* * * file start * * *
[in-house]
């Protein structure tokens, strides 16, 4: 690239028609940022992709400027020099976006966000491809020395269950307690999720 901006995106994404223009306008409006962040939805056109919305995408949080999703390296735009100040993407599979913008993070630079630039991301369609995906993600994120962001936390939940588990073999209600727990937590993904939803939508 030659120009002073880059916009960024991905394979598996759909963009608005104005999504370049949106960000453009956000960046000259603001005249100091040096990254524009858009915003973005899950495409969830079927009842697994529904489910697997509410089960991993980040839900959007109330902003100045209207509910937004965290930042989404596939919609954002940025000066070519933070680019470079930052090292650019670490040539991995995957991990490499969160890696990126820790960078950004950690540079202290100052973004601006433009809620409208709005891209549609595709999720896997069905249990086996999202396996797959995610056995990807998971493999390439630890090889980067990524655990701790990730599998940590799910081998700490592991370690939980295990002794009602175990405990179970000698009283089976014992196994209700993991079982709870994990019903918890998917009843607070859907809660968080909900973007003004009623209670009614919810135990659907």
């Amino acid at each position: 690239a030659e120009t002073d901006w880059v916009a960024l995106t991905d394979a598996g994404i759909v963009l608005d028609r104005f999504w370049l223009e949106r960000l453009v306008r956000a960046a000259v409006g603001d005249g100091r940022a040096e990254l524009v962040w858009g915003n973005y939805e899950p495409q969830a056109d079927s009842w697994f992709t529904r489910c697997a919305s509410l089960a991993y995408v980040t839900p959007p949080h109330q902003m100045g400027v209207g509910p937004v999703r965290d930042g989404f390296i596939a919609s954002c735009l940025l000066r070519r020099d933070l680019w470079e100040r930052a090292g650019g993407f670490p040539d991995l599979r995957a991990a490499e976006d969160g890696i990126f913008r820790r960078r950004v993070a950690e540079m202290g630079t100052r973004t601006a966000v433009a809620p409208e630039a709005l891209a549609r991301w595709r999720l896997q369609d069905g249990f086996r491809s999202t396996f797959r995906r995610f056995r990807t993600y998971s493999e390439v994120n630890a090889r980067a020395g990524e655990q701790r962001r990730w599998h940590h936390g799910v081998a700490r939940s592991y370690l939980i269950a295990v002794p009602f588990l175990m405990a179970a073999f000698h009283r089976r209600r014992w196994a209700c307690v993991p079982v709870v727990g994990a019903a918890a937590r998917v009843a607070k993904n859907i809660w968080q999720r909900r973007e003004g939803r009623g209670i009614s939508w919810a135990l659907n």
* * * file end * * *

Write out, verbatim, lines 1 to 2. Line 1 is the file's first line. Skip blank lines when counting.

[in-house]
């Protein structure tokens, strides 16, 4: 690239028609940022992709400027020099976006966000491809020395269950307690999720 901006995106994404223009306008409006962040939805056109919305995408949080999703390296735009100040993407599979913008993070630079630039991301369609995906993600994120962001936390939940588990073999209600727990937590993904939803939508 030659120009002073880059916009960024991905394979598996759909963009608005104005999504370049949106960000453009956000960046000259603001005249100091040096990254524009858009915003973005899950495409969830079927009842697994529904489910697997509410089960991993980040839900959007109330902003100045209207509910937004965290930042989404596939919609954002940025000066070519933070680019470079930052090292650019670490040539991995995957991990490499969160890696990126820790960078950004950690540079202290100052973004601006433009809620409208709005891209549609595709999720896997069905249990086996999202396996797959995610056995990807998971493999390439630890090889980067990524655990701790990730599998940590799910081998700490592991370690939980295990002794009602175990405990179970000698009283089976014992196994209700993991079982709870994990019903918890998917009843607070859907809660968080909900973007003004009623209670009614919810135990659907």